MICHAEL WOLSEY: Come back nuclear energy, all is forgiven
In 1978 Ireland was getting ready to produce its own nuclear-powered electricity but Christy Moore sang us out of it.
He wasn’t alone. Donal Lunny, Andy Irvine, Clannad, Styagalee, and a host of other musicians, joined him to protest at Carnsore Point, in Co Wexford, where energy minister Des O’Malley planned to open the first nuclear power station.
Some 5,000 (mostly young) followers turned up and, as the Irish Times reported, “hippies and punks found themselves allied in the fight to keep Ireland a nuclear-free zone”.
The event was an odd cross between a political rally and a rock festival. There were lectures, speeches and workshops, but mostly there was music and fun.
The ‘Get to the Point’ protest received widespread national and international media coverage, most of it favourable. And when 10,000 turned up for a repeat performance next year, the government was seriously spooked.
Then news broke of a leak at the Three Mile Island nuclear plant in the US and of an ineffectual attempt to suppress the story. There had never been much support for Irish nuclear energy and public opinion now swung decisively against it.
Ministers were quick to disown the plan and O’Malley was forced to abandon it. The Dáil later passed legislation that specifically banned the production of nuclear electricity and so Ireland missed the opportunity to become self-sufficient in the supply of a cheap, clean, sustainable and environmentally-friendly fuel.
Nuclear energy remains a divisive issue and I’m sure some readers are bristling at the adjectives I have just used to describe it. I am happy to stand by them.
Yes, I know there have been nuclear power tragedies in Japan and the old Soviet Union, as well as that leak at Three Mile Island. But the disasters have all been at outdated, badly-maintained stations and, even allowing for these failures, the safety record of nuclear power production is better than that of other fuels. Far more people have died in the production of coal, oil and even gas from the sea, and they all do more harm to the environment.
In any case, it wasn’t only fear of power-plant leaks that shaped public opinion back in 1978. In many minds nuclear-energy was associated with nuclear weapons, although there was no relationship other than that they were both driven by power derived from uranium.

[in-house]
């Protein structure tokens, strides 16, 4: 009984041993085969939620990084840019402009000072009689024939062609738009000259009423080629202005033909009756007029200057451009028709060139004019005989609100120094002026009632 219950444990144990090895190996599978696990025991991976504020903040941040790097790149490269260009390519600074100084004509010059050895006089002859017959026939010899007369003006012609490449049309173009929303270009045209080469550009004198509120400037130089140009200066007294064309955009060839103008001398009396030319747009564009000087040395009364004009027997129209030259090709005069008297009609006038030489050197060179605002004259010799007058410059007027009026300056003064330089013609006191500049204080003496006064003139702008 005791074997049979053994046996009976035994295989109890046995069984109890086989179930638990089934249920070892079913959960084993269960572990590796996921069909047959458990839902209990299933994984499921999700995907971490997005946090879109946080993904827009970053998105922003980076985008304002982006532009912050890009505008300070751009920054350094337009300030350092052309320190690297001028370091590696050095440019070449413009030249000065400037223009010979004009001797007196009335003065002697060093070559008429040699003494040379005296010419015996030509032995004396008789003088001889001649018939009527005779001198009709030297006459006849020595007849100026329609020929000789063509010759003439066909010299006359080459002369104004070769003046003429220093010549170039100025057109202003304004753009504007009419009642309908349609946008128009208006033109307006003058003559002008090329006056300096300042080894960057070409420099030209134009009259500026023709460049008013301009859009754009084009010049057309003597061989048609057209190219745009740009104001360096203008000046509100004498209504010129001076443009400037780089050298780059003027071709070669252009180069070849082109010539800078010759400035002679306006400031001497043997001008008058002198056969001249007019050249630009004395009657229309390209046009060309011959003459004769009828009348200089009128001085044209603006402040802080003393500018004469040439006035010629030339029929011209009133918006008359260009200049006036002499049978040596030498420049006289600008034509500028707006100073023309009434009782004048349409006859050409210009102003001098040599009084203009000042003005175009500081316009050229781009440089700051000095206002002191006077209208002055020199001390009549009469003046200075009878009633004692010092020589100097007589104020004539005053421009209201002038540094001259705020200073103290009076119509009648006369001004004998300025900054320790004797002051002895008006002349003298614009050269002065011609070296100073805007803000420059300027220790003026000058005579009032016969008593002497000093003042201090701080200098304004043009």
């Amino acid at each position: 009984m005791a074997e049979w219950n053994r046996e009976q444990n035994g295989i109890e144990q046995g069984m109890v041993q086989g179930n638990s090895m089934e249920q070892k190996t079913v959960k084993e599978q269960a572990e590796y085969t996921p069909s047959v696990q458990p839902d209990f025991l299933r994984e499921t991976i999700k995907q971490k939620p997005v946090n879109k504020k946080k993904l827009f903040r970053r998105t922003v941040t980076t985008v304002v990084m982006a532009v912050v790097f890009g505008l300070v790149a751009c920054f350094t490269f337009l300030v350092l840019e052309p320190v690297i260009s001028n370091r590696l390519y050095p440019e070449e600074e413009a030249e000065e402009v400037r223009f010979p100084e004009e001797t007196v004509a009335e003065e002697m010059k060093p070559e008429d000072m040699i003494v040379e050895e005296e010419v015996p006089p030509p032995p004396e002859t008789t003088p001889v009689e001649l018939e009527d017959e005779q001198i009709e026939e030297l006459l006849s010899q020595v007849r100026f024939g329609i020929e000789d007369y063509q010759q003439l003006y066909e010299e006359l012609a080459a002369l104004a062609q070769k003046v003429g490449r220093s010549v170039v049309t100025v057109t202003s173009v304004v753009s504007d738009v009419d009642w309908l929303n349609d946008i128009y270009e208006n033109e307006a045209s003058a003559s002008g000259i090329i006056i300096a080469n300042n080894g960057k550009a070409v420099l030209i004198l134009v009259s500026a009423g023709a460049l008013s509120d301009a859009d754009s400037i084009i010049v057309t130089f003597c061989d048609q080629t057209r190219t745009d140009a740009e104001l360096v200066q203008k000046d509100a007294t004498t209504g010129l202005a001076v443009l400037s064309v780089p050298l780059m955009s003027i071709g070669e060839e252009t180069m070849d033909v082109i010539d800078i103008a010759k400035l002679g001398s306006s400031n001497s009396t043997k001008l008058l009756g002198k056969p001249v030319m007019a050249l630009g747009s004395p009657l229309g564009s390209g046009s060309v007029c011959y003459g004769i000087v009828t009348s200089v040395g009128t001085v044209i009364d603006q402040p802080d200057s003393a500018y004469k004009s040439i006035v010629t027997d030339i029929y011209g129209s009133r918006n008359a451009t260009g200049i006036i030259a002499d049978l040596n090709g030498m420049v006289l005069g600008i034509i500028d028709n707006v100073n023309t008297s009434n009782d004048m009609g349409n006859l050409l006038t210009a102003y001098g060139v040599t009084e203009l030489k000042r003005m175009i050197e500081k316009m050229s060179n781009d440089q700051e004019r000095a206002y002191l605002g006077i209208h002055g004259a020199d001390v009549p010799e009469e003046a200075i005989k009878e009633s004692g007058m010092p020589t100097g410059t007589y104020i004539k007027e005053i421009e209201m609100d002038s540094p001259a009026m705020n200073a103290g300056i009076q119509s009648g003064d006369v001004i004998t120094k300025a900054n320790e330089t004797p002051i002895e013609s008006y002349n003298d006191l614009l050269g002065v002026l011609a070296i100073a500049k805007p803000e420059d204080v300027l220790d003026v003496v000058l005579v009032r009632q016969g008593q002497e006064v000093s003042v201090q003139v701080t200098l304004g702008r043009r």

Nuclear weapons raised a fear that campaigners could easily play on. Christy’s Carnsore song (co-written by Johnny Moynihan) warned of “a hard rain on Ireland pouring down … there’ll be no time to shelter … thousands could be killed”.
Ireland’s refusal to produce nuclear-powered electricity did not stop us using it: we imported it from Britain and, via Britain, from France. As long as we could turn on our lights we were happy to stay in the dark about the source of the energy.
We may soon be invited to rethink our nuclear policy. The EU has been neutral on the issue of nuclear power but is now considering its classification as an “environmentally friendly energy source”.
The decision will be taken by the entire commission but the immediate approach will be decided by Ireland’s commissioner Mairead McGuinness, since the issue falls under her financial services portfolio.
Ms McGuinness seems to favour the development. “Nuclear is low carbon and for a number of member states is an important energy source,” she said, adding that she sees nuclear as part of the ‘taxonomy’, a Brussels-type word that means economic activities which contribute to the fight against climate change.
I hope Ms McGuinness holds her nerve and persuades her fellow commissioners. And I hope Ireland takes the opportunity for a re-think on nuclear.
In this fight against climate change, Ireland is looking to electricity entirely produced by the power of wind, waves, and solar energy. They are good providers and they are already meeting a lot of our demand. But waves are difficult to harness and the other sources are dependent on the weather.
We need a reliable back-up and we shouldn’t let sentiment, social media scares or Christy Moore, talk us out of nuclear-powered electricity.